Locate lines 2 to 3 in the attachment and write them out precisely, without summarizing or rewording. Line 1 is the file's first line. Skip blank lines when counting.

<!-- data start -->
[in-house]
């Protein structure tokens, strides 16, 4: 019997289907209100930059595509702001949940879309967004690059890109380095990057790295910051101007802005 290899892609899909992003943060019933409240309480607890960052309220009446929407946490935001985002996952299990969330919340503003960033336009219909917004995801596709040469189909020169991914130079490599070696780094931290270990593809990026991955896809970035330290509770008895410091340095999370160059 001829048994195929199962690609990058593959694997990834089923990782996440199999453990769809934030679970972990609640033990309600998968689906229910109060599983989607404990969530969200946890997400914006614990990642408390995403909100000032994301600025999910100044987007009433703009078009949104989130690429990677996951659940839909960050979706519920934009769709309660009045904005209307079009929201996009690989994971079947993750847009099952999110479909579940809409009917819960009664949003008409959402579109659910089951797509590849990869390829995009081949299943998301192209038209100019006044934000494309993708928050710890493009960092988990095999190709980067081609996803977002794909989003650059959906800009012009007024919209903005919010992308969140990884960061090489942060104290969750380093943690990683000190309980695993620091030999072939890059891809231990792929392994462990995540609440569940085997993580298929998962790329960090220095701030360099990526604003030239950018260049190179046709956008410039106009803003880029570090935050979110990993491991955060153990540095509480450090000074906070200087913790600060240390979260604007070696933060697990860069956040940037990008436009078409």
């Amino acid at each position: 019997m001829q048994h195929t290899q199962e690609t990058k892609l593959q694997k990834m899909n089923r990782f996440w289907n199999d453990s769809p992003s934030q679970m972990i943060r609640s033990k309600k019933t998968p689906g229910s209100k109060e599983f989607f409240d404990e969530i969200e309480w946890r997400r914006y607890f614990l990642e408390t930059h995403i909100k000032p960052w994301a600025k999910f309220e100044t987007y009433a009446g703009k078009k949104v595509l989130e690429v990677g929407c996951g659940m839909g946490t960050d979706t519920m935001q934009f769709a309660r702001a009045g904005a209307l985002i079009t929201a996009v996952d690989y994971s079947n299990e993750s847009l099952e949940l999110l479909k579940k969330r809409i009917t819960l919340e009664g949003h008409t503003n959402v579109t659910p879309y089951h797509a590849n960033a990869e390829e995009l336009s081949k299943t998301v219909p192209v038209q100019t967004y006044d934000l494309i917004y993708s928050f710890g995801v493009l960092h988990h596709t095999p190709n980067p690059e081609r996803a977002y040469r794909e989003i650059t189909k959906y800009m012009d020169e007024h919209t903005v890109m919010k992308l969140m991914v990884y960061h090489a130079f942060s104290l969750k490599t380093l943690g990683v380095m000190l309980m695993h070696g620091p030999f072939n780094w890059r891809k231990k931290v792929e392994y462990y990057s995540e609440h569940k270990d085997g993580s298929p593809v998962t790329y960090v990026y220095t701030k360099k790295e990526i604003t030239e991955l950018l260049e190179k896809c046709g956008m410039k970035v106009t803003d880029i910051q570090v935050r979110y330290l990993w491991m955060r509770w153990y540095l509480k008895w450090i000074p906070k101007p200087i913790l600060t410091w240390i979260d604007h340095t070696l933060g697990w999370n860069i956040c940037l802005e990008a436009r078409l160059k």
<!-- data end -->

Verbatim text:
């Protein structure tokens, strides 16, 4: 019997289907209100930059595509702001949940879309967004690059890109380095990057790295910051101007802005 290899892609899909992003943060019933409240309480607890960052309220009446929407946490935001985002996952299990969330919340503003960033336009219909917004995801596709040469189909020169991914130079490599070696780094931290270990593809990026991955896809970035330290509770008895410091340095999370160059 001829048994195929199962690609990058593959694997990834089923990782996440199999453990769809934030679970972990609640033990309600998968689906229910109060599983989607404990969530969200946890997400914006614990990642408390995403909100000032994301600025999910100044987007009433703009078009949104989130690429990677996951659940839909960050979706519920934009769709309660009045904005209307079009929201996009690989994971079947993750847009099952999110479909579940809409009917819960009664949003008409959402579109659910089951797509590849990869390829995009081949299943998301192209038209100019006044934000494309993708928050710890493009960092988990095999190709980067081609996803977002794909989003650059959906800009012009007024919209903005919010992308969140990884960061090489942060104290969750380093943690990683000190309980695993620091030999072939890059891809231990792929392994462990995540609440569940085997993580298929998962790329960090220095701030360099990526604003030239950018260049190179046709956008410039106009803003880029570090935050979110990993491991955060153990540095509480450090000074906070200087913790600060240390979260604007070696933060697990860069956040940037990008436009078409």
């Amino acid at each position: 019997m001829q048994h195929t290899q199962e690609t990058k892609l593959q694997k990834m899909n089923r990782f996440w289907n199999d453990s769809p992003s934030q679970m972990i943060r609640s033990k309600k019933t998968p689906g229910s209100k109060e599983f989607f409240d404990e969530i969200e309480w946890r997400r914006y607890f614990l990642e408390t930059h995403i909100k000032p960052w994301a600025k999910f309220e100044t987007y009433a009446g703009k078009k949104v595509l989130e690429v990677g929407c996951g659940m839909g946490t960050d979706t519920m935001q934009f769709a309660r702001a009045g904005a209307l985002i079009t929201a996009v996952d690989y994971s079947n299990e993750s847009l099952e949940l999110l479909k579940k969330r809409i009917t819960l919340e009664g949003h008409t503003n959402v579109t659910p879309y089951h797509a590849n960033a990869e390829e995009l336009s081949k299943t998301v219909p192209v038209q100019t967004y006044d934000l494309i917004y993708s928050f710890g995801v493009l960092h988990h596709t095999p190709n980067p690059e081609r996803a977002y040469r794909e989003i650059t189909k959906y800009m012009d020169e007024h919209t903005v890109m919010k992308l969140m991914v990884y960061h090489a130079f942060s104290l969750k490599t380093l943690g990683v380095m000190l309980m695993h070696g620091p030999f072939n780094w890059r891809k231990k931290v792929e392994y462990y990057s995540e609440h569940k270990d085997g993580s298929p593809v998962t790329y960090v990026y220095t701030k360099k790295e990526i604003t030239e991955l950018l260049e190179k896809c046709g956008m410039k970035v106009t803003d880029i910051q570090v935050r979110y330290l990993w491991m955060r509770w153990y540095l509480k008895w450090i000074p906070k101007p200087i913790l600060t410091w240390i979260d604007h340095t070696l933060g697990w999370n860069i956040c940037l802005e990008a436009r078409l160059k």